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Don't be a square: Instagram ditches rigid boundaries

The photo-sharing app Instagram will, for the first time, allow users to post photographs in a portrait and landscape format.

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    These three screenshots of the Instagram app show off new features that allow users to post photographs in portrait and landscape format, in addition to the signature square.
    Courtesy of Instagram
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Instagram, the massively popular social media network that allows users to post and comment on photos and short videos is finally encouraging people “to think outside the square.”

Previously Instagrammers were limited in the dimensions of what they could post on the app to a square format, which led to awkward cropping or the use of digital workarounds to try to get portrait or widescreen photos on the site. One in five photos posted on the app are not in a square form initially, according to the company.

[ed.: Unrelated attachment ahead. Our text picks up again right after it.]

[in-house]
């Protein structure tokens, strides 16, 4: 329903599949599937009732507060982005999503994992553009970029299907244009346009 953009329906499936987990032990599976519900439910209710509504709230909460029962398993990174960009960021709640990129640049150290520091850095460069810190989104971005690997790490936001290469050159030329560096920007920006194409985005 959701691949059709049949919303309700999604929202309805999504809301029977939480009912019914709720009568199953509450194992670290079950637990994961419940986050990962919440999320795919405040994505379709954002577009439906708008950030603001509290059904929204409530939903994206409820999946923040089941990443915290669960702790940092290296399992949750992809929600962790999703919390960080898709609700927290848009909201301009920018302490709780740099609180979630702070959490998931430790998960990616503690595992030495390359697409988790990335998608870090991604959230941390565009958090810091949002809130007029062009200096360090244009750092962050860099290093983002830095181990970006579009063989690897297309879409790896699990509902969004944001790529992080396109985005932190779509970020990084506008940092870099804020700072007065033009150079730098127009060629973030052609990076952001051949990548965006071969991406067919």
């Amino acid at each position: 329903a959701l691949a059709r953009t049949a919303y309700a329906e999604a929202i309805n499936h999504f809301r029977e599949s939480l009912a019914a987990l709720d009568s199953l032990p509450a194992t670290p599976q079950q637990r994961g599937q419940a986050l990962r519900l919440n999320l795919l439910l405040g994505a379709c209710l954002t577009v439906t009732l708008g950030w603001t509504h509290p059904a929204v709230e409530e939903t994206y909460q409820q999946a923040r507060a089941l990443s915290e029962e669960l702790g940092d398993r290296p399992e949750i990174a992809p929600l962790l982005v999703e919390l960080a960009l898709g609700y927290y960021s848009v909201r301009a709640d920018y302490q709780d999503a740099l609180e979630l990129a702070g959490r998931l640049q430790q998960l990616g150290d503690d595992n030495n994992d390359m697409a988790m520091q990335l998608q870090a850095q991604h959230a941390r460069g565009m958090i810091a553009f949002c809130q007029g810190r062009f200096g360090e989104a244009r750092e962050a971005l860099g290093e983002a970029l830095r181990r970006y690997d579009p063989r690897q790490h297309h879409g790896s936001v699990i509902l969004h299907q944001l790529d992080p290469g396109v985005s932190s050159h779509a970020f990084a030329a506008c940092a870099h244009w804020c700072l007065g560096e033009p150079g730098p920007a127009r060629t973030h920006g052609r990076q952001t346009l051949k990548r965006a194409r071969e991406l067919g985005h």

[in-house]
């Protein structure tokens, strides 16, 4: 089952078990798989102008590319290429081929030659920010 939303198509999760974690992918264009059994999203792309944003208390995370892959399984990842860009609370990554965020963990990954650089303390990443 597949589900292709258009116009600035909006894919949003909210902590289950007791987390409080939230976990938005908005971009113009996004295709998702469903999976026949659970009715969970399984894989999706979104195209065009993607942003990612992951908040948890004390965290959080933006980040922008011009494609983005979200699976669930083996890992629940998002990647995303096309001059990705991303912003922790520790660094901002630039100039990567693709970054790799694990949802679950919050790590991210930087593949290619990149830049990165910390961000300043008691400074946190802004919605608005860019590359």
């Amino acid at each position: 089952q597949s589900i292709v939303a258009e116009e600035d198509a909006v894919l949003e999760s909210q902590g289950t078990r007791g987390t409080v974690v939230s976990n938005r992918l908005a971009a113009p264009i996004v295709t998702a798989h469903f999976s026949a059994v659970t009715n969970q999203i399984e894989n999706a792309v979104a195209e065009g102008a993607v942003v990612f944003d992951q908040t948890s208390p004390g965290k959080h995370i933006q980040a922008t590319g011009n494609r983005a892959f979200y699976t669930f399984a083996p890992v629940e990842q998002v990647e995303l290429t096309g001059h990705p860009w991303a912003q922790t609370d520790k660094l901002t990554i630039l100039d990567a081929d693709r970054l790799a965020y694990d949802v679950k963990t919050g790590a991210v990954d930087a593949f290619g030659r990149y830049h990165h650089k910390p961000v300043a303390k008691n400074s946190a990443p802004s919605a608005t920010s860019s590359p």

But with the introduction of a new feature, users are now able to tap a couple buttons to adjust the traditional square format into portrait or landscape shots, sharing the photo allows for seamless introduction into the image feed as a center-cropped square.

With the new feature, images with aspect ratios between 1.91:1 and 4:5 can be shared directly onto the feed.

The app’s push into video is one reason behind the new feature, allowing for widescreen cinematic shots that were previously unavailable or incredibly difficult to pull off. Along with the ability to change format for videos, Instagram has extended the filter selection for videos and the option to adjust the intensity of filters.

Square photos and the clean design they allowed, used to be the application’s visual trademark, but after branching out into other media, the importance of that branding started to wane.

The formatting option is simply the most recent in a series of changes in the application, which has come with a growing realization that Instagram is being used by professional photographers who want the ability to tell more visually complex stories.

Recently the app has allowed users to save photos larger than the standard 640 pixel resolution and engineered a new way to view Instagram in a web browser, instead of simply the app.

“We continue to be inspired by the creativity and diversity of the Instagram community, and we can’t wait to see what you create next,” the company said in a statement.

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